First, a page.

I want to establish a good foundation of age appropriate cooking skills that will be incorporated into the simple recipes. There are so many benefits to learning how to cook by practicing these basic skills, and progressing to the next level. First I did some Internet research on what are considered age appropriate cooking skills (jobs or activities). In general there is a consensus as to what is a kid appropriate task at each age category. I have become so much more conscious of the other benefits to the child that learning to cook provides, ie the benefits beyond the motor skill. For example some social benefits are: boosting self-esteem, creating family time and bonding, and working together as a team, just to name a few.
Certainly all of the resources that I consulted agree we must protect our preschool children from using heat or sharps in the kitchen until they are older. Children don’t worry about being burned or cut from these hazards. The problem is that they’re sure they won’t hurt themselves because they’ve never hurt themselves. We must protect them, while progressing their skills to the next level. Another thing is that all my grandchildren always want to “do it myself”. I will try to demonstrate the correct way to perform a skill or task without taking over for them. After all we are building self-confidence and pride through practice. I came to the realization early on that this was my experience as I progressed through the curriculum at The Culinary Institute of America (CIA): mathematics, food safety, product knowledge, skill development, nutrition, and purchasing – just to name a few of the courses. We were provided with a basic tool kit to which we added unique tools as time went on.
I decided that for this Sunday I will get started with age appropriate cooking skills practice using safe tools. Simple recipes will be introduced as she accrues more skills. I can also assess which skills my 4-year-old granddaughter, Nicky, has already learned. For example: she already cracks eggs perfectly, no shells, without any instruction or demonstration. She spreads the appropriate amount of margarine on the toast, again with no instruction. This skill reminded me of pasting at Lakeshore on Saturday mornings.
Nicky and I are planning on going to Bed Bath and Beyond to collect some replacement tools for my worn out ones, and provide Nicky with her own basic tool kit for her drawer (just like the Culinary Institute of America). I’m going to prepare a shopping list for a basic safe tool kit. We’ll also look for ideas to organize the kitchen cabinets.
In the meantime my mind will figure out some safe work-around tools for avoiding the safety hazards of heat and sharps. This will allow my preschooler to contribute to the entire family meal without getting hurt, for example: the crock-pot, or the rice cooker. I was trying to allow my preschool age grandchildren to prepare more than cookies. It seemed that as a young child I made more cookies than anything else. It wasn’t until I got older that my mom allowed me to prepare the protein/meat portion of the meal. I do remember that when the Connecticut summer day was very hot and muggy my mom would allow me to prepare a “cold” no-cook evening meal for the family. We would eat outside in the backyard on a picnic table. I would enjoy preparing tuna salad, hard-cooked eggs, fruit salad, and many other refreshing cool dinners that didn’t require the use of the stove. This past experience provided me with safe “no heat hazard” ideas for the preschool cook.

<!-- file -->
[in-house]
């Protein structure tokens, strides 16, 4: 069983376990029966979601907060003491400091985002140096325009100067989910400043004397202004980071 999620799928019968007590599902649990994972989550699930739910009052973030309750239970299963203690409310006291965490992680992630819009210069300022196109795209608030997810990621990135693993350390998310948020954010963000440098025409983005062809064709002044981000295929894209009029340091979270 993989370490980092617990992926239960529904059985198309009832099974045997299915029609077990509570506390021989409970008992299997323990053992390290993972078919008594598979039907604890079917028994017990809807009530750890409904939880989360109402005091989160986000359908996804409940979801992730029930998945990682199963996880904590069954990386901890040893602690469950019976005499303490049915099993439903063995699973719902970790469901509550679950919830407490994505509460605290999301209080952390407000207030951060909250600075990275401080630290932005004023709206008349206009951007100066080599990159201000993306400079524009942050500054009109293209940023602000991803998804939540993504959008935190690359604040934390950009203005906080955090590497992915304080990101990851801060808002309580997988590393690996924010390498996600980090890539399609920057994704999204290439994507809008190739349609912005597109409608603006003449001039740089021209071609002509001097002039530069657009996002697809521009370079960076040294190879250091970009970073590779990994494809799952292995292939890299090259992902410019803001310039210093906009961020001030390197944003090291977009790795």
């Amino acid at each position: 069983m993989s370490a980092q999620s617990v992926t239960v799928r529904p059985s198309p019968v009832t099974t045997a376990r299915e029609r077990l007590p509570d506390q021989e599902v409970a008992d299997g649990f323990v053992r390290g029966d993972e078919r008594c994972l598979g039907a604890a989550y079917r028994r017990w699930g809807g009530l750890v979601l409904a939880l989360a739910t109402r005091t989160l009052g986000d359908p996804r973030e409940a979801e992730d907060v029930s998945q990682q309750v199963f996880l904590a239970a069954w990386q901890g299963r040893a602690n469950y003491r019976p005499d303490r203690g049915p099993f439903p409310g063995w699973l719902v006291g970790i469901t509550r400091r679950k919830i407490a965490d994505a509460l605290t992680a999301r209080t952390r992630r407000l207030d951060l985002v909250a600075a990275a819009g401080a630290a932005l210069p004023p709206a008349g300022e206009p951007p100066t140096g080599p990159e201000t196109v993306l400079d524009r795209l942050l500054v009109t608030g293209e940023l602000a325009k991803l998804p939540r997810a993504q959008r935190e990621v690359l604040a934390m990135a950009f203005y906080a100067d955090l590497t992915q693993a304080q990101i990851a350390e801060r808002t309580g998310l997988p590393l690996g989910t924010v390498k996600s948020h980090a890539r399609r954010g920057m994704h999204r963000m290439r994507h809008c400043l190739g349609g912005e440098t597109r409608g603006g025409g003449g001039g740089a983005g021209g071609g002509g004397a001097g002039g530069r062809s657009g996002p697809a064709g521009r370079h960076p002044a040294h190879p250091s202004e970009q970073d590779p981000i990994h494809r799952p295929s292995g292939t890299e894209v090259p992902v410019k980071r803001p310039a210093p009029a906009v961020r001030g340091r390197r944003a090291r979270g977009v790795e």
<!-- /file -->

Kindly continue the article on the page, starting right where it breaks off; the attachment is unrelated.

Age Appropriate Cooking Skills – this list will build on itself as child matures and learns new skills
|Skill||Age||Safe Tool||Safe Work-around Tool*||Date Skill:|
|Washing hands||2 and up||stool, hand soap, towel||1/27/13|
|Washing strawberries||2 and up||stool, colander||1/27/13|
|Spreading||4 and up||small dull butter knife||1/27/13|
|Peeling a hard-cooked egg||4 and up||1/27/13|
|Cracking an egg||4 and up||small non-skip bowl with handle||1/27/13|
|Whisking||4 and up||small whisk||1/27/13|
|Flipping practice||4 and up||spatula||1/27/13|
|Cutting an apple||4 and up||apple cutter (sharp: needs Grammy supervision)||1/27/13|
|MyPlate presentation||4 and up||child’s plastic dinner plate||1/27/13|
* work-around the safety hazards of heat or sharps (as a general rule children should not use the: microwave, oven or stovetop unsupervised until age 10-13
years old. They can use a knife with supervision at age 10-13.)
We set up her breakfast on her Dora the Explorer plate. She has been using this plate since she can remember. This visual presentation reinforces the USDA’s MyPlate food model. Nicky will be able to see the Food Groups displayed on her familiar plate. There are also MyPlate portion plates available. Nicky almost always has a mid-morning snack of at least 6 baby carrots. This completes the Vegetable section at breakfast, and fulfills one of USDA’s Selected Messages for Consumers Messages: “Make half your plate fruits and vegetables.”
Next time we will go shopping for Nicky’s basic Tool Kit (just like the Culinary Institute of America). I will prepare a shopping list for us. I want to replace my worn out tools, and purchase some organization tools as well like a spice rack.
I welcome your comments on your own experiences teaching your children or grandchildren to cook.
Basic Skills that Nicky practiced this past Sunday 1/27/13: